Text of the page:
la2tokyo May 4, 2011 11:14 AM

                    For handmade noodles, typical soba restaurants use 80/20 buckwheat:wheat ratio, and often also make 100% buckwheat noodles too. A lot of people prefer the 80/20 because it has a better texture, and the taste and aroma is almost the same. For machine made the ratios fluctuate much more widely, with some brands shamefully using more wheat than buckwheat. There are 100% buckwheat brands available in Japan, and naturally they command a higher price. I assume if you wanted to make 100% buckwheat noodles by machine you would just use more #1 flour as it is relatively easy to make into noodles. The more #3 flour you add the more easily the dough cracks when it's rolled out because there are hard particles of seed coat in the flour which are harder to grind to a fine texture, and also because they have little binding ability. The highly refined #1 flour is probably not much better for you than wheat flour, so the nutritional value of 100% buckwheat flour that has been separated and reconstituted in a ratio that's not normal probably isn't the same. I guess it's possible that they don't add extra buckwheat starch (which is basically what #1 is), but I kind of doubt that they just grind the flour and make soba on an industrial scale without adjusting its content to make the dough easier for machines to work with.

                    1. re: la2tokyo
                      Junie D May 4, 2011 11:21 AM

                      Very interesting about adjusting the ratios of different buckwheat flours. That is just the sort of insight I was hoping for. Thank you!

            2. re: Zeldog
              paulj May 3, 2011 08:45 PM

              The recent Hokkaido episode of No Reservations has a segment on hand made soba.

              I haven't found a review that compares these Eden soba with other Japanese soba. The price does support the 100% claim, as does the fact that no gluten-free Americans have complained. But whether the price is worth it is another question.

              An informative article on soba

              Article on making Italian alpine buckwheat noodles

              and a soba class in Tokyo

              1. re: paulj
                la2tokyo May 3, 2011 11:24 PM

                Assuming the OP wants to know whether buckwheat is whole grain because that would presumably make it more nutritious, even if we can answer the buckwheat question accurately I still don't think that you can infer that "whole grain" buckwheat benefits parallel those of wheat. Zeldog basically summed up the problem with calling soba whole grain. First of all, buckwheat is nothing like wheat, so even if is "whole grain," anything you would say about the benefits of eating whole grain would probably not apply to eating "whole grain" buckwheat. Buckwheat hulls are removed before refining to flour. I am fairly sure that the hulls have very little nutritional value, as they are not even good for animal feed. Indeed, as other people have said, the hulls are most notably used for stuffing pillows. After being hulled, buckwheat flour is refined to various degrees to make soba. #1 flour, used to make sarashina soba is only from the center of the buckwheat, and is basically pure starch. Less refined flours #2,3, and sometimes #4 and up are used to make different kinds of soba. In almost every case some portion of the groats close to the hull is discarded because it makes producing noodles more difficult. There are some places that produce arabiki, also known as inaka soba, that uses almost all the grain, and sometimes even put part of the hull back in, but I doubt that anyone can claim that they grind down the entire groat and then make the soba out of the resulting flour without sifting anything out of it first. You could make soba-gaki, or dumplings out of whole grain flour, but making noodles out of it would be almost impossible. Because it's almost impossible to do by hand it should be even more difficult with a machine, which makes Eden Food's claim that their soba is "whole grain" kind of suspicious.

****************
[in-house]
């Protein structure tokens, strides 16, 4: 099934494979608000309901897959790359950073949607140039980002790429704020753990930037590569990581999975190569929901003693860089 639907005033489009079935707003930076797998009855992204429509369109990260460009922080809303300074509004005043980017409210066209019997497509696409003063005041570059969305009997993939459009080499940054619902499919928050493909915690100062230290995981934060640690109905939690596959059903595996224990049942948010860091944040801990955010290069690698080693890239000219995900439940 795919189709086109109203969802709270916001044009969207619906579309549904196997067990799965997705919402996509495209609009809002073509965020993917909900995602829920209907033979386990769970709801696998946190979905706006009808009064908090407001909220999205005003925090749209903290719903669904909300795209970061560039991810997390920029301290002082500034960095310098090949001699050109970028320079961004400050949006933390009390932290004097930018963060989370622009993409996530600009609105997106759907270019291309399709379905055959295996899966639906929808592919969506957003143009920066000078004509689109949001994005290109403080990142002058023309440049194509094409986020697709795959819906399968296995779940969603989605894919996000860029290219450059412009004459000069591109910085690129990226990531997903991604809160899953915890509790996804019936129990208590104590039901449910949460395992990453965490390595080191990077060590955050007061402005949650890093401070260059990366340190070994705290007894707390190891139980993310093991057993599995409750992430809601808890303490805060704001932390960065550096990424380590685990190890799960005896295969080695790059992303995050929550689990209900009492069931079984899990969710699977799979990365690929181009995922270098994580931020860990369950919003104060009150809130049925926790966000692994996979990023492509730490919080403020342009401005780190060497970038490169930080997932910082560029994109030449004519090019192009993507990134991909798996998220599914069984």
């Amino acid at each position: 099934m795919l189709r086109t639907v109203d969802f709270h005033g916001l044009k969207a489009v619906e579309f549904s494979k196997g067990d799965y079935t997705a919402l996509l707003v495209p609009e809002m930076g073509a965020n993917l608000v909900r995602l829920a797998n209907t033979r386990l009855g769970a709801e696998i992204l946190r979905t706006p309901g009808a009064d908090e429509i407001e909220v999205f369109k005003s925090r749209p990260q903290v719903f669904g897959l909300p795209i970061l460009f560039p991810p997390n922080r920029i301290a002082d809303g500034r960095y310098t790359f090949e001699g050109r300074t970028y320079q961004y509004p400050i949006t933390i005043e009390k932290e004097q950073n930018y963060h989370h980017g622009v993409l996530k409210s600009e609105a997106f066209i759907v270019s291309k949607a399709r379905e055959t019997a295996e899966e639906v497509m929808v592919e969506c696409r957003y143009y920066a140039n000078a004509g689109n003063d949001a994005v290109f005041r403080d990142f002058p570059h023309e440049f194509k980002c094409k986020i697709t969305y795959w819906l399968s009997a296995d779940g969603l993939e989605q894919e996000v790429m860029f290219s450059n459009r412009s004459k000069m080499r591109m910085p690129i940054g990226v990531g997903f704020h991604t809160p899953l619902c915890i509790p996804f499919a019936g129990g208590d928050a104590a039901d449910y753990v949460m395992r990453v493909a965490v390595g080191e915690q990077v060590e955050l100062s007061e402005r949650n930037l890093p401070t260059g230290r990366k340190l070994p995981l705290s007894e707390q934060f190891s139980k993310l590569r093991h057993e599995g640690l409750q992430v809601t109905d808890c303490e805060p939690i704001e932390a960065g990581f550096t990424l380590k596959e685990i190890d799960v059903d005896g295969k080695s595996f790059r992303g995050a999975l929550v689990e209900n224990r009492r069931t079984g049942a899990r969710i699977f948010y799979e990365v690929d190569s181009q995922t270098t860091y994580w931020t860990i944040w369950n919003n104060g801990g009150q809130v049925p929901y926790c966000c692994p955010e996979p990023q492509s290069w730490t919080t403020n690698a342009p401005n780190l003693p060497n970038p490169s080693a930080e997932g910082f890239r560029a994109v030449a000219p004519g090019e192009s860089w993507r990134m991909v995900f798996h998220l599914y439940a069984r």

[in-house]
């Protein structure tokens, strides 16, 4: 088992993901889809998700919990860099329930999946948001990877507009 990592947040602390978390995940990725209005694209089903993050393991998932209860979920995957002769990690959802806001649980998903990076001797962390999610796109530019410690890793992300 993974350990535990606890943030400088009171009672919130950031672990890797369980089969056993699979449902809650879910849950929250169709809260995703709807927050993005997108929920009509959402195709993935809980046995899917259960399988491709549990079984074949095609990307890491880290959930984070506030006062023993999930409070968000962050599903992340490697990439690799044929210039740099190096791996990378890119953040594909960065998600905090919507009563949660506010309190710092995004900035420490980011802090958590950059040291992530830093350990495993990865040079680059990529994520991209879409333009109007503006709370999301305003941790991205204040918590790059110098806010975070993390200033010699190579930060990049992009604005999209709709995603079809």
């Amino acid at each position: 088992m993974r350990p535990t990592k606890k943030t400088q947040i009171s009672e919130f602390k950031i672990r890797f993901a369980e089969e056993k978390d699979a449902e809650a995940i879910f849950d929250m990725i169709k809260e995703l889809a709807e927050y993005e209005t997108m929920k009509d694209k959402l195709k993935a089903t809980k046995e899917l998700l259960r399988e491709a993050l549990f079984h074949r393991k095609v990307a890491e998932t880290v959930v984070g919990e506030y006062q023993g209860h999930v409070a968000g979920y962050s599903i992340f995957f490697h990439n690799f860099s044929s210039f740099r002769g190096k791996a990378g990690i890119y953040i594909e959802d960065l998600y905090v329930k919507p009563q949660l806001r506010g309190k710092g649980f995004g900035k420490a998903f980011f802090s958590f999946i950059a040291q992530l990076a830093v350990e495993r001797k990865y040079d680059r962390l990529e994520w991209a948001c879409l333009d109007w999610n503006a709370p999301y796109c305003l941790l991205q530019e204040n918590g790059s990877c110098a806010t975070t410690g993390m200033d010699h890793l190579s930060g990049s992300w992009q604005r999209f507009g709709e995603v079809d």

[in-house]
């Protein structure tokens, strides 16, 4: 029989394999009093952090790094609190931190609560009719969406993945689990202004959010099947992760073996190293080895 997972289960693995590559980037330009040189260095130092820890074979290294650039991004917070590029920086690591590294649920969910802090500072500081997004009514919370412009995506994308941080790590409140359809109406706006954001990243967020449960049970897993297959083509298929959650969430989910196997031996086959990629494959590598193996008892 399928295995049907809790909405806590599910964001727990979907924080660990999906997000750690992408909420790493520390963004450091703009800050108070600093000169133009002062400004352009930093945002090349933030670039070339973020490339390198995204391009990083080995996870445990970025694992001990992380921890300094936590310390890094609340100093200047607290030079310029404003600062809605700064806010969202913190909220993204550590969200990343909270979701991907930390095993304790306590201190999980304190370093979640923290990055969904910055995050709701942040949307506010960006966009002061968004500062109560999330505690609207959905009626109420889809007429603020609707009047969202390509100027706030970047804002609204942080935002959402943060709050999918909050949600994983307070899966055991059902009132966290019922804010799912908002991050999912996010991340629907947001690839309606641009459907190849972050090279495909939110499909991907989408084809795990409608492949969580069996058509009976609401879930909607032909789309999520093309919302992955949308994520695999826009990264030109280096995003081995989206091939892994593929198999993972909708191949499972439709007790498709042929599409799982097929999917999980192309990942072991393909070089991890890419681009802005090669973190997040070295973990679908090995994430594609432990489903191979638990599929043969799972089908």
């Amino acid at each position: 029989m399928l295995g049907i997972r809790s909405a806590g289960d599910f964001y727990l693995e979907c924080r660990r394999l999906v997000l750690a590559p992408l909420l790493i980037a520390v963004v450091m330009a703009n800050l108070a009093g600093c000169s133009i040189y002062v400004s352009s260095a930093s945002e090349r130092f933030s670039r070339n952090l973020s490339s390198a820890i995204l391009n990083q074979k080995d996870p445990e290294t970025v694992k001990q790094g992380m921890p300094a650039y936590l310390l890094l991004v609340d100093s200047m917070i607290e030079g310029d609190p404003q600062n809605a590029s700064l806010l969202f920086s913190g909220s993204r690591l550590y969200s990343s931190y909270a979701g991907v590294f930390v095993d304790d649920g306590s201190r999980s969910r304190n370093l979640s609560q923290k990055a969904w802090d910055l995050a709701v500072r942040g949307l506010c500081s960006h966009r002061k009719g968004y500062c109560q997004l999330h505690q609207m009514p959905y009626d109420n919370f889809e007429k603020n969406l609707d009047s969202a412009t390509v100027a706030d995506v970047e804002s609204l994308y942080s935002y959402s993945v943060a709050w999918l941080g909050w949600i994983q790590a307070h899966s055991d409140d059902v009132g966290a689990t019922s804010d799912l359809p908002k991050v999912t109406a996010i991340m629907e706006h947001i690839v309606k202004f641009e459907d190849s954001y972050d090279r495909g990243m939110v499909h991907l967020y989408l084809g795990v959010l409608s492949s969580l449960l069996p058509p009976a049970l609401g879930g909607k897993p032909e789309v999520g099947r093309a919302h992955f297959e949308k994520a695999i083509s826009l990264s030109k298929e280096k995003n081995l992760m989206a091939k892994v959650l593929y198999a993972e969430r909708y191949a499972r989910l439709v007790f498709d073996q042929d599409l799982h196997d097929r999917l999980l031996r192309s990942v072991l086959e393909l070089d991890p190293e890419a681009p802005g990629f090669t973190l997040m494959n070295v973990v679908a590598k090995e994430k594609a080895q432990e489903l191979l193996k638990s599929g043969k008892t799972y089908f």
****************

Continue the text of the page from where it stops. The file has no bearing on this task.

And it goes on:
Also note that I am not talking about making soba without wheat flour, which is more difficult, but something that most soba makers have no problem doing.

                1. re: la2tokyo
                  paulj May 4, 2011 12:01 AM

                  'The book of Soba' (Udesky) says that the center #1 flour is higher in the viscous (or gluey) starch, while the part of the kernel close to the seed coat is low in that starch (but higher in protein). Sounds as though a 100% buckwheat noodle is more likely to be made from the more refined (#1) flour, while one using #4 is more likely to include some wheat flour (for its gluten).

                  1. re: paulj
                    vil May 4, 2011 11:01 AM

                    Maybe that explains why I found Eden's soba to be flabby and gritty compared to the soba I am used to, which is usually the popular nihachi soba. Nihachi is literally "two-eight", referring to the proportion of wheat flour to buckwheat flour (i.e. 2:8).